be legally entitled to appoint no one to the o¬ce: there is no legal requirement
that there always be a Prime Minister). It is a convention, however, that the Queen
should appoint as Prime Minister the leader of the political party with a major-
ity of seats in the House of Commons. (What if there is no such party, however,
or what if there is such a party but it has no clear leader? In these situations, which
do not frequently arise, there is no convention to regulate Her Majesty™s
behaviour, and she and her advisers retain a degree of discretion, it seems (see
A Tomkins, Public Law (2003), pp 62“72).) It is the law that a writ for a parlia-
mentary by-election must be issued by the Clerk of the Crown in Chancery on
receipt of a warrant from the Speaker of the House of Commons (Representation
of the People Act 1983, Schedule 1, paras 1, 3); it is a convention, resulting from
agreement in an all-party Speaker™s Conference in 1973, that when a vacancy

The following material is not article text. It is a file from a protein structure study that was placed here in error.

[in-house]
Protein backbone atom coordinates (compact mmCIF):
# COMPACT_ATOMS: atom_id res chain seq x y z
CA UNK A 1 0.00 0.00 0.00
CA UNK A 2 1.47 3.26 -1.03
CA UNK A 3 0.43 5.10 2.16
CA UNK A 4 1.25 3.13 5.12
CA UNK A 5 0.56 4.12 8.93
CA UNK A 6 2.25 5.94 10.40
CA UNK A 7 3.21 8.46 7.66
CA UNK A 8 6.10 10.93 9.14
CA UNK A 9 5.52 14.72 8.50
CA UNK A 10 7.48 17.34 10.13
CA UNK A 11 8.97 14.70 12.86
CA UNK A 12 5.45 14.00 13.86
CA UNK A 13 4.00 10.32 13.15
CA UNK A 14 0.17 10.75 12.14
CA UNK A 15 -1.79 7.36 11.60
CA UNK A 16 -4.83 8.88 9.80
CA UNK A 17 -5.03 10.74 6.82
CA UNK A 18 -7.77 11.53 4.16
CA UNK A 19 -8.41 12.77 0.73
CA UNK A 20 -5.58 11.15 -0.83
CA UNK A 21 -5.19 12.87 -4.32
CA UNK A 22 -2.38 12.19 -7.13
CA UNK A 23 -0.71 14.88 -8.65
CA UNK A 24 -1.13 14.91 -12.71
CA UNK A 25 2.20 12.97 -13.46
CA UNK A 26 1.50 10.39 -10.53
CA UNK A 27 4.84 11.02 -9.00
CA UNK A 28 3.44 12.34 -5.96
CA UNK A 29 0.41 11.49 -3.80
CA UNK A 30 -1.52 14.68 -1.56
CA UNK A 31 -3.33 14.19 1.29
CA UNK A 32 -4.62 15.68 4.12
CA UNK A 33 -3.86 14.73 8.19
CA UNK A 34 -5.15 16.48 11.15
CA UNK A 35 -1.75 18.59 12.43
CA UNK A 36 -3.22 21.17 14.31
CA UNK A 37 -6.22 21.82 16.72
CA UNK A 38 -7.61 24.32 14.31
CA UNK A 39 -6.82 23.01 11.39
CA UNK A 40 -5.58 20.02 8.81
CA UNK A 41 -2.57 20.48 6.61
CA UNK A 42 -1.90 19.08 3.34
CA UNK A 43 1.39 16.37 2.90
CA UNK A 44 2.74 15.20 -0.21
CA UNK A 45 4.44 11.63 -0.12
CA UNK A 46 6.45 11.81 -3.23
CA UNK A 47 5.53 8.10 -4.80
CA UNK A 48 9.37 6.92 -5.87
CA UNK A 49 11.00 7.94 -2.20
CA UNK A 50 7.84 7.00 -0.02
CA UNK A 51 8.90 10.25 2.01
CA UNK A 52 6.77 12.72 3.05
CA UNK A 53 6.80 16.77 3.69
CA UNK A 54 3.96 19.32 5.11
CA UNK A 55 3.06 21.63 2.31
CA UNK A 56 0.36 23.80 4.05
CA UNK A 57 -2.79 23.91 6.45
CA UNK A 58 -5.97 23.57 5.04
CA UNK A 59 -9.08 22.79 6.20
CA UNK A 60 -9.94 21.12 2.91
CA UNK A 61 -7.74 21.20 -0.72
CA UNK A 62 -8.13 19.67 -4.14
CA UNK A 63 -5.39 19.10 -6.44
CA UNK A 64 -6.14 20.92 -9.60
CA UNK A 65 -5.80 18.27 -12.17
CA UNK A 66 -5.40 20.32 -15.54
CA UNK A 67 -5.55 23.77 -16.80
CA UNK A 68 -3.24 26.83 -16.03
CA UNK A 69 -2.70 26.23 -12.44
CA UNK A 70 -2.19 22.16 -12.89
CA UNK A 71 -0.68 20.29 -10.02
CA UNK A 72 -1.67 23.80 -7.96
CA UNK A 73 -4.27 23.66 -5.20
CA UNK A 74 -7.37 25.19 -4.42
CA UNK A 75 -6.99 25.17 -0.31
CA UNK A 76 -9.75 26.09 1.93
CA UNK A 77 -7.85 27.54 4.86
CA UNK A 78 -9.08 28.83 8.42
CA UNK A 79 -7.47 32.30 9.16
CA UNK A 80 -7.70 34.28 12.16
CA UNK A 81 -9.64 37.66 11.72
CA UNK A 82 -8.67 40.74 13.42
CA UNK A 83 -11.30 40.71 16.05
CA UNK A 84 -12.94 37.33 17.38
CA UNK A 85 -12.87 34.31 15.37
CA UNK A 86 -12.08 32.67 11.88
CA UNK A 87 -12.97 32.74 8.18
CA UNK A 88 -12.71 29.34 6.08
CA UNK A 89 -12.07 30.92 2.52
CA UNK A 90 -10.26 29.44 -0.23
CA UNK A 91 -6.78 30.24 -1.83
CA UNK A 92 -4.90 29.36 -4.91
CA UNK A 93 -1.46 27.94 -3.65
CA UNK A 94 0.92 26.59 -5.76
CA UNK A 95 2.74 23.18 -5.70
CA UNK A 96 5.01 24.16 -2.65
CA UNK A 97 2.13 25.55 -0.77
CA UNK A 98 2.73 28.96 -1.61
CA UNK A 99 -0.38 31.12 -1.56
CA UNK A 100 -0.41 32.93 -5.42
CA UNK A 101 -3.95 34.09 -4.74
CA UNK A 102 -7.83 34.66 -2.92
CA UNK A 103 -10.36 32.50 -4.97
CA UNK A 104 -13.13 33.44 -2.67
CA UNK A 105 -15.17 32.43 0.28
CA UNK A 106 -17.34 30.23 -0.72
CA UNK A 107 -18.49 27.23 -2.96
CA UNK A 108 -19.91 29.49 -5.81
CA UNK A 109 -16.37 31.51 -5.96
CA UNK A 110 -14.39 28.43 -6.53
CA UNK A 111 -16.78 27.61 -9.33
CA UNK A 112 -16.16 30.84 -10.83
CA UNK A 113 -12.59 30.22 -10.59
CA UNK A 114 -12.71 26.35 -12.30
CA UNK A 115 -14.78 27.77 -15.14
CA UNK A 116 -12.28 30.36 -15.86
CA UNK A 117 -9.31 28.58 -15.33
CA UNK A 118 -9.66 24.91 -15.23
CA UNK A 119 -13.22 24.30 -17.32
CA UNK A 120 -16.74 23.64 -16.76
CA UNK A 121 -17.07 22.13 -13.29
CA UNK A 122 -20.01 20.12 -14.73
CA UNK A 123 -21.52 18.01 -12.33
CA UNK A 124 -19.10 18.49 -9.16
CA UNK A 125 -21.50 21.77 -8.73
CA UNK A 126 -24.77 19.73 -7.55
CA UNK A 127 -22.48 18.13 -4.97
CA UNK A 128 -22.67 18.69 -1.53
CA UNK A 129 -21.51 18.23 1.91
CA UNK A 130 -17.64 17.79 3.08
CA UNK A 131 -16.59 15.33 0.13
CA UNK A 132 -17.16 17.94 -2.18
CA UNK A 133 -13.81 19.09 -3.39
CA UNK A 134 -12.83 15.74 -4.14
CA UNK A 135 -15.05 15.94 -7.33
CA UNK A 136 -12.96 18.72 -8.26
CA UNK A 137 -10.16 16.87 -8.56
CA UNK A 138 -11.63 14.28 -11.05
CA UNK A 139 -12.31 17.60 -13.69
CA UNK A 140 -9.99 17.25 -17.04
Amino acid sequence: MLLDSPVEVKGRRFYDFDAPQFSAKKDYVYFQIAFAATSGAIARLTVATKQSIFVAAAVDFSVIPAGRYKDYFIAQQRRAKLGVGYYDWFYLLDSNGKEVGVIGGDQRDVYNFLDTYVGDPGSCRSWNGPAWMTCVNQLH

occurs in the House the Chief Whip of the party to which the former member
belonged shall, normally within three months, move that the Speaker issue the
warrant for a writ (see Conference on Electoral Law, Cmnd 5500/1973; HC Deb
vol 41, cols 164“8, 19 April 1983). It is law that the government can spend money
only with the authority of Parliament; it is a convention (deriving from a
˜concordat™ of 1932 between the Treasury and the Public Accounts Committee of
the House of Commons) that recurring expenditure should be authorised by
a speci¬c Act of Parliament and not merely from year to year by the annual
Appropriation Act. (See HM Treasury, Government Accounting (2000), ch 2,
Annex 2.1.) Convention prescribes that there should be a Prime Minister who is
a member of the House of Commons; the law directs that he or she should receive
a salary (Ministerial and other Salaries Act 1975).
Dicey formulated the distinction between the law of the constitution and
constitutional conventions as follows.